The rotating ball inlet (ROBIN) is presented in a new design for on-line matrix-assisted laser desorption/ionization (MALDI) mass spectrometry (MS). This method uses a capillary to deliver a matrix and analyte solution to the surface of a rotating ball upon which MALDI is carried out. The ball is in contact with a polymer gasket surrounding the capillary. Sample adhering to the surface of the ball is dragged past the gasket into the vacuum of the mass spectrometer where it is irradiated by a pulsed UV laser, and the resulting ions are mass-separated in a linear time-of-flight mass spectrometer. The mechanical sample introduction prevents clogging of the vacuum interface by matrix crystals or frozen solvent. Preliminary results from now injection analysis (FIA) suggest that the new interface does not introduce a significant peak-tailing or memory effect. The system is capable of 20-30 h of continuous operation with a now rate of 2 mu L/min before cleaning of the ball is needed. With the prototype inlet, concentration detection limits are at the low micromolar level.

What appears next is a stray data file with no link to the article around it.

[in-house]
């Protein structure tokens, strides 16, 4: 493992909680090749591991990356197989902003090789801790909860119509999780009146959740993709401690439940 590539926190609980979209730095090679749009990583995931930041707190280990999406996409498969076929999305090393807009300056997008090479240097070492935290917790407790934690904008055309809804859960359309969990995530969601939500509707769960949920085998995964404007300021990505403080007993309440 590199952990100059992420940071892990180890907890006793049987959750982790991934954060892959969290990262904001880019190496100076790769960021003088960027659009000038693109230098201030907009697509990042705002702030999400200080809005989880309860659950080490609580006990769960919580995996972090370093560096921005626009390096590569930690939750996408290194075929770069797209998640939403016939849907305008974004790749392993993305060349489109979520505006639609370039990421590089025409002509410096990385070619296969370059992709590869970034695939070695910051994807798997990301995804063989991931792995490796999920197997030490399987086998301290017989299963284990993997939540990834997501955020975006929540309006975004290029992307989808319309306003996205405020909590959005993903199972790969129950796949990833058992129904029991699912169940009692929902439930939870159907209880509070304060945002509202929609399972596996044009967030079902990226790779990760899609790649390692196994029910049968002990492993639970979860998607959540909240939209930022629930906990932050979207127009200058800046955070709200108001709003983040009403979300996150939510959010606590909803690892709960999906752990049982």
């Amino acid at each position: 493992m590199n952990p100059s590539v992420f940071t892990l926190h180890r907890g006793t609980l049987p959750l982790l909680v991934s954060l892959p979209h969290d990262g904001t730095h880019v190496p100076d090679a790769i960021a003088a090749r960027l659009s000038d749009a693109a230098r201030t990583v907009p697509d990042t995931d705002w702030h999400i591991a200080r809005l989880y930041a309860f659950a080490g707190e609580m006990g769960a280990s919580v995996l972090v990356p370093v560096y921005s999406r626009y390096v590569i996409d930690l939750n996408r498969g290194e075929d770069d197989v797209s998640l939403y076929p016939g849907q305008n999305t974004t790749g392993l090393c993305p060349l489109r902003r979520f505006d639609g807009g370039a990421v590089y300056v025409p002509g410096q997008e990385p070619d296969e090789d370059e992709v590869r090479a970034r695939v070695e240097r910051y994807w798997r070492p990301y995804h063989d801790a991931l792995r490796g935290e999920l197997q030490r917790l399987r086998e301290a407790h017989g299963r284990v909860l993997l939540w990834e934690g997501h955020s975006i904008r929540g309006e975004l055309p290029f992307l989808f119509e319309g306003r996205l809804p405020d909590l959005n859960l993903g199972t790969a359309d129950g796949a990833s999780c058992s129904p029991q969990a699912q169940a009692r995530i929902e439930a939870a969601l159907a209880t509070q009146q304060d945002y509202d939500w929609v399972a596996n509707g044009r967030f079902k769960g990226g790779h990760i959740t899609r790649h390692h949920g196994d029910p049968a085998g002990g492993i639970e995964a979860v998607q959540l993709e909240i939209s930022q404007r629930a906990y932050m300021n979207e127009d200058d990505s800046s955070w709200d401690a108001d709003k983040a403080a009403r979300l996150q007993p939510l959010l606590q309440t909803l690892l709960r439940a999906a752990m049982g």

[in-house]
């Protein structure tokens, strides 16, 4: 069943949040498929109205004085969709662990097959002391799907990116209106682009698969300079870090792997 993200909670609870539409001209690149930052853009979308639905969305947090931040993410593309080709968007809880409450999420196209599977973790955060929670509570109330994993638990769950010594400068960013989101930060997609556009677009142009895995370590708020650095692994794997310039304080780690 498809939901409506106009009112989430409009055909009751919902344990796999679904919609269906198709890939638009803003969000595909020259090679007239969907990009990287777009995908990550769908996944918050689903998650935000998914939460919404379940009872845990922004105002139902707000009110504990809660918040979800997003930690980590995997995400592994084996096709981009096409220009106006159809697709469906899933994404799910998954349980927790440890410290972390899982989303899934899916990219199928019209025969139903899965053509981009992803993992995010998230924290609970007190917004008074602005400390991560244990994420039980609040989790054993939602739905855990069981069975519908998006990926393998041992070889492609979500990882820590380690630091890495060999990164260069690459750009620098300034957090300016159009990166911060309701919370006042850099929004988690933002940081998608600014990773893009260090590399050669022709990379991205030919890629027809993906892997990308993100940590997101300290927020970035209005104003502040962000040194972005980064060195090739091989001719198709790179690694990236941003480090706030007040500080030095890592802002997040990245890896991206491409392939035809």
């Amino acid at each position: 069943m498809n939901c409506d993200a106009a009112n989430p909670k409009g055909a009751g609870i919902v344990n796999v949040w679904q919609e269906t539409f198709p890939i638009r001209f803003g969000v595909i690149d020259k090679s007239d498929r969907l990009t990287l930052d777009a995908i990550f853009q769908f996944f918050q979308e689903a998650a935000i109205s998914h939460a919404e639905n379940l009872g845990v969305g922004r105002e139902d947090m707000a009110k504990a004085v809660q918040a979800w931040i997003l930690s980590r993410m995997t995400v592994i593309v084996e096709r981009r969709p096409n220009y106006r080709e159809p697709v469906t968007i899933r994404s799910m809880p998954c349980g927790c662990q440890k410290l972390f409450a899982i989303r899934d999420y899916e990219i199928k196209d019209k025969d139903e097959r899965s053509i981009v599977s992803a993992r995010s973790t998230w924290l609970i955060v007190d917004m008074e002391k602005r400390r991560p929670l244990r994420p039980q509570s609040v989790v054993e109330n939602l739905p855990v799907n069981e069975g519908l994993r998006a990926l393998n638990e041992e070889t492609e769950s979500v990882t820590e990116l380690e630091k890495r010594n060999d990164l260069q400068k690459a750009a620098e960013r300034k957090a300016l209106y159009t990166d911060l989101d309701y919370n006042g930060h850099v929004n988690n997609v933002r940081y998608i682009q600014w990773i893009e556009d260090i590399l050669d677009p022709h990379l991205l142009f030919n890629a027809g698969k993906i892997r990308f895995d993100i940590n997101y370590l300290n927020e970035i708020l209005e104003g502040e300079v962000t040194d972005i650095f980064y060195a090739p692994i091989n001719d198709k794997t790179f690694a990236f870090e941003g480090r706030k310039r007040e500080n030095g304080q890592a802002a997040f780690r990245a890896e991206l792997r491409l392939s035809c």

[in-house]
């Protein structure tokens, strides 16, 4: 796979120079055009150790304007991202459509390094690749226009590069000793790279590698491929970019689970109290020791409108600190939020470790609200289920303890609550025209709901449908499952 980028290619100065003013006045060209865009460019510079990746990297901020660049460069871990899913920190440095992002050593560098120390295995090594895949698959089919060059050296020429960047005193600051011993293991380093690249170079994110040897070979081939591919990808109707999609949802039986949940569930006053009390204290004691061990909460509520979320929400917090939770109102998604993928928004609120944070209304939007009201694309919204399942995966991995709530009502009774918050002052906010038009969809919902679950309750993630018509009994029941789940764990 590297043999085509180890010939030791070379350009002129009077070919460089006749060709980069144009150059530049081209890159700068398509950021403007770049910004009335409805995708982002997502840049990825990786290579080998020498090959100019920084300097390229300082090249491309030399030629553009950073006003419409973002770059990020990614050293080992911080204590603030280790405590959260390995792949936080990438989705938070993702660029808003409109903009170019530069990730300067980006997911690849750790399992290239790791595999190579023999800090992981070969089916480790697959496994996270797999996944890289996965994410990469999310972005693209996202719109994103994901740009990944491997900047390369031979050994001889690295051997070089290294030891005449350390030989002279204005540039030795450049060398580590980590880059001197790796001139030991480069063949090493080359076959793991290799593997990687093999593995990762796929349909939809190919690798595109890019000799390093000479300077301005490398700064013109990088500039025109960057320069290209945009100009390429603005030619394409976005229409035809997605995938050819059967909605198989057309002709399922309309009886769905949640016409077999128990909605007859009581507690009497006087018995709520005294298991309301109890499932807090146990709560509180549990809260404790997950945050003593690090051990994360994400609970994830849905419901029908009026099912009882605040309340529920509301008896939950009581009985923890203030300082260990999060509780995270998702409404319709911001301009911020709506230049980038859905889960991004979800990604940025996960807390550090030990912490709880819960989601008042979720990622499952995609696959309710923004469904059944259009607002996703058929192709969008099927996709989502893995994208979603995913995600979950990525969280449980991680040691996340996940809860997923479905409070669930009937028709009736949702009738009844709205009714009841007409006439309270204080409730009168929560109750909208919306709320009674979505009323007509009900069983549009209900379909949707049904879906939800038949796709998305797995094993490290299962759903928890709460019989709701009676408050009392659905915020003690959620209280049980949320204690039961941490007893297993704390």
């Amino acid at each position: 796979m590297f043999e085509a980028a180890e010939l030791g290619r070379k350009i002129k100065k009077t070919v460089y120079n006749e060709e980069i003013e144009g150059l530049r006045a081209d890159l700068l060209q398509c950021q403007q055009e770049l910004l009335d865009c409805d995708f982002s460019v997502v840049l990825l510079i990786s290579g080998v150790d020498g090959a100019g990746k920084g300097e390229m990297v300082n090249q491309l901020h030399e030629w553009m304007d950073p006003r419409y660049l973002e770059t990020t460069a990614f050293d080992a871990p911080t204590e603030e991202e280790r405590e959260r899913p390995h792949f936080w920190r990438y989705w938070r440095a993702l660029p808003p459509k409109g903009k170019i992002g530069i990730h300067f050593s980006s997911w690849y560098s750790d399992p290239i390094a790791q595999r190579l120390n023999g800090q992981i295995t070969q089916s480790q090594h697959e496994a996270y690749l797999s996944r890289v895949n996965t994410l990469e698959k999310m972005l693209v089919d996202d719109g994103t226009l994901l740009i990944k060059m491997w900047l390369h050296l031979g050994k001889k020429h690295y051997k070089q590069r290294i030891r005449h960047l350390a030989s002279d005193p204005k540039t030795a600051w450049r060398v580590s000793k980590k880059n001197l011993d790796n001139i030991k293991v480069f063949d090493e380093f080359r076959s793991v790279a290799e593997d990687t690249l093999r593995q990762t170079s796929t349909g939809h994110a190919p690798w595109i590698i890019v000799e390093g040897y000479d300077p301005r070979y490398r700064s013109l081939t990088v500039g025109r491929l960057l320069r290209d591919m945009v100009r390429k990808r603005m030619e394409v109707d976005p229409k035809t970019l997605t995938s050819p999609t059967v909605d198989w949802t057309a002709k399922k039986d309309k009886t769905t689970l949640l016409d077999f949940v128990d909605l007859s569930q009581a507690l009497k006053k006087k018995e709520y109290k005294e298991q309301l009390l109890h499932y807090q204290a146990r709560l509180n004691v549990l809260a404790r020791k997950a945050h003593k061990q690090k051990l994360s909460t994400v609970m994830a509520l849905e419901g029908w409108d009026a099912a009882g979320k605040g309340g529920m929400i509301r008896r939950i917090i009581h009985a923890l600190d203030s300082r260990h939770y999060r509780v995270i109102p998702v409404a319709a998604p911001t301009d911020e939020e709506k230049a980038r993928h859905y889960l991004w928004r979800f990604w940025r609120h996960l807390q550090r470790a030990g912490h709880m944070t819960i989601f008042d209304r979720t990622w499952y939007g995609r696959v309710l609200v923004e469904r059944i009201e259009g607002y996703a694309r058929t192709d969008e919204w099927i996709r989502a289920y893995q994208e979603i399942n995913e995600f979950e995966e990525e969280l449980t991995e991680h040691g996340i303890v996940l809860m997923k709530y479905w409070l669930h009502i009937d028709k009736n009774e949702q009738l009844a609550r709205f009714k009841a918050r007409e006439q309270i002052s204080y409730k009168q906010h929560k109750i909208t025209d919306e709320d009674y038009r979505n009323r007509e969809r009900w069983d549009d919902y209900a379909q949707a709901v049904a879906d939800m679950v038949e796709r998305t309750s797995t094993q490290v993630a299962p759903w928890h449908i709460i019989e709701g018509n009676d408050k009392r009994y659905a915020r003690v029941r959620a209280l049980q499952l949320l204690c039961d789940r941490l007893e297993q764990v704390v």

337 nm Matrix‐assisted laser desorption/ionization of single aerosol particles

L. He, K.K. Murray, 337 nm Matrix‐assisted laser desorption/ionization of single aerosol particles, J. Mass Spectrom. 34 (1999) 909–914. doi:10.1002/(SICI)1096-9888(199909)34:9<909::AID-JMS849>3.0.CO;2-A.


Single particle aerosol MALDI
Single particle aerosol MALDI mass spectrometer

Matrix-assisted laser desorption/ionization (MALDI) mass spectra were obtained from single particles injected directly into a time-of-flight mass spectrometer. Aerosol particles were generated at atmospheric pressure using a piezoelectric single-particle generator or a pneumatic nebulizer and introduced into the mass spectrometer through a series of narrow-bore tubes. Particles were detected by light scattering that was used to trigger a 337 nm pulsed nitrogen laser and the ions produced by laser desorption were mass separated in a two-stage reflectron time-of-flight mass spectrometer. MALDI mass spectra of single particles containing bradykinin, angiotensin II, gramicidin S, vitamin B12 or gramicidin D were obtained at mass resolutions greater than 400 FWHM. For the piezoelectric particle generator, the efficiency of particle delivery was estimated to be approximately 0.02%, and 50 pmol of sample were consumed for each mass spectrum. For the pneumatic nebulizer, mass spectra could be obtained from single particles contg. less than 100 amol of analyte, although the sample consumption for a typical mass spectrum was over 400 pmol.